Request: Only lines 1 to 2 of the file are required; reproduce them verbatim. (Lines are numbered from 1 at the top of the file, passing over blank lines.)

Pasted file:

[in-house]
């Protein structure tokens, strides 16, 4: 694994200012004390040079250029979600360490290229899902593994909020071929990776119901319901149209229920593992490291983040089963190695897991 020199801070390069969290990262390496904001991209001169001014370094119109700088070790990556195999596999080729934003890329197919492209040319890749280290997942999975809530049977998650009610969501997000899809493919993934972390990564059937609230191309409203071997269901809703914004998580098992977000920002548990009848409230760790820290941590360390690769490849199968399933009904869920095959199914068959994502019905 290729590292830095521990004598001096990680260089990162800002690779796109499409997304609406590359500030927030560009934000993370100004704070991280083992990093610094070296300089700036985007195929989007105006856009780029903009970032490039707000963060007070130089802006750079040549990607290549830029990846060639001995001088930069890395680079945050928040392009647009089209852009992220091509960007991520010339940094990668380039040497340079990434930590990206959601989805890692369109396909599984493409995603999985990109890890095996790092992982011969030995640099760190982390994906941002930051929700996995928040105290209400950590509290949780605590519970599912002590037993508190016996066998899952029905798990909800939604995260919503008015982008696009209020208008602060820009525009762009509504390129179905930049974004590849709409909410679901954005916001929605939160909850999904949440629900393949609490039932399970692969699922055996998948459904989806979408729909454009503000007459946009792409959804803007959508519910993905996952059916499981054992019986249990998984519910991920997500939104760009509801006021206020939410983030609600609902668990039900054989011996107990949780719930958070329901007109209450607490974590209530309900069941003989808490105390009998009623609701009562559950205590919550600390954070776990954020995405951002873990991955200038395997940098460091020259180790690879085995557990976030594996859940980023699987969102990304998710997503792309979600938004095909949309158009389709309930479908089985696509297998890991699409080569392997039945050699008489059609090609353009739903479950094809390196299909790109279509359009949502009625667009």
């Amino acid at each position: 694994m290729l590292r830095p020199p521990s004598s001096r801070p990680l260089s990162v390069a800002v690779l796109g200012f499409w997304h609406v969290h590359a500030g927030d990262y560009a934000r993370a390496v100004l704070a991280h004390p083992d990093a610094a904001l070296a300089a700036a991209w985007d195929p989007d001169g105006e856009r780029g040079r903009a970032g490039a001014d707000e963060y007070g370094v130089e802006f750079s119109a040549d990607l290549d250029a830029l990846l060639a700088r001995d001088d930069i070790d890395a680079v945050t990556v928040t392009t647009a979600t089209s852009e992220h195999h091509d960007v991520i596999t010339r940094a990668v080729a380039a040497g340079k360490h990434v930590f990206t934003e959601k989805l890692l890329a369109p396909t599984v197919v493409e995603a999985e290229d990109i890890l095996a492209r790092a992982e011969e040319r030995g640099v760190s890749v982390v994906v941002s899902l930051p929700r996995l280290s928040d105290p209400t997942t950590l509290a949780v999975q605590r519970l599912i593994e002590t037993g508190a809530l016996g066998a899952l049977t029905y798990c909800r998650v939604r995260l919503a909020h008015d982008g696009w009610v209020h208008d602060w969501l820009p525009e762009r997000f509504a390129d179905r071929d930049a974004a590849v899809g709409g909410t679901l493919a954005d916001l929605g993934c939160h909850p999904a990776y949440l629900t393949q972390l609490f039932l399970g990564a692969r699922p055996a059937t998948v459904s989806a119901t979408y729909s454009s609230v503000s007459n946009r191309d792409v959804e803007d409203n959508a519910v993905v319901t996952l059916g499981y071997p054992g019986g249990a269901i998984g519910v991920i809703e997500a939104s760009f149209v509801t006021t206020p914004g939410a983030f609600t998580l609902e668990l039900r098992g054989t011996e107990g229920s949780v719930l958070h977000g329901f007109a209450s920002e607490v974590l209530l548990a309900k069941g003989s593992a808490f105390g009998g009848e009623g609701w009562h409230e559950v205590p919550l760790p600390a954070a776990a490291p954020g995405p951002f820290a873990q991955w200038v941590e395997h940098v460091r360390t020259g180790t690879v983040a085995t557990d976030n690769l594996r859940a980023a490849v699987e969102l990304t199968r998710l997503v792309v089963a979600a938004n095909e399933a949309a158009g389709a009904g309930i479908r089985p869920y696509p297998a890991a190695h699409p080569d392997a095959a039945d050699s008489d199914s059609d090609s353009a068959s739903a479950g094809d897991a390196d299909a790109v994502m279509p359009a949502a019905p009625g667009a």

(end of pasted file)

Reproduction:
[in-house]
């Protein structure tokens, strides 16, 4: 694994200012004390040079250029979600360490290229899902593994909020071929990776119901319901149209229920593992490291983040089963190695897991 020199801070390069969290990262390496904001991209001169001014370094119109700088070790990556195999596999080729934003890329197919492209040319890749280290997942999975809530049977998650009610969501997000899809493919993934972390990564059937609230191309409203071997269901809703914004998580098992977000920002548990009848409230760790820290941590360390690769490849199968399933009904869920095959199914068959994502019905 290729590292830095521990004598001096990680260089990162800002690779796109499409997304609406590359500030927030560009934000993370100004704070991280083992990093610094070296300089700036985007195929989007105006856009780029903009970032490039707000963060007070130089802006750079040549990607290549830029990846060639001995001088930069890395680079945050928040392009647009089209852009992220091509960007991520010339940094990668380039040497340079990434930590990206959601989805890692369109396909599984493409995603999985990109890890095996790092992982011969030995640099760190982390994906941002930051929700996995928040105290209400950590509290949780605590519970599912002590037993508190016996066998899952029905798990909800939604995260919503008015982008696009209020208008602060820009525009762009509504390129179905930049974004590849709409909410679901954005916001929605939160909850999904949440629900393949609490039932399970692969699922055996998948459904989806979408729909454009503000007459946009792409959804803007959508519910993905996952059916499981054992019986249990998984519910991920997500939104760009509801006021206020939410983030609600609902668990039900054989011996107990949780719930958070329901007109209450607490974590209530309900069941003989808490105390009998009623609701009562559950205590919550600390954070776990954020995405951002873990991955200038395997940098460091020259180790690879085995557990976030594996859940980023699987969102990304998710997503792309979600938004095909949309158009389709309930479908089985696509297998890991699409080569392997039945050699008489059609090609353009739903479950094809390196299909790109279509359009949502009625667009």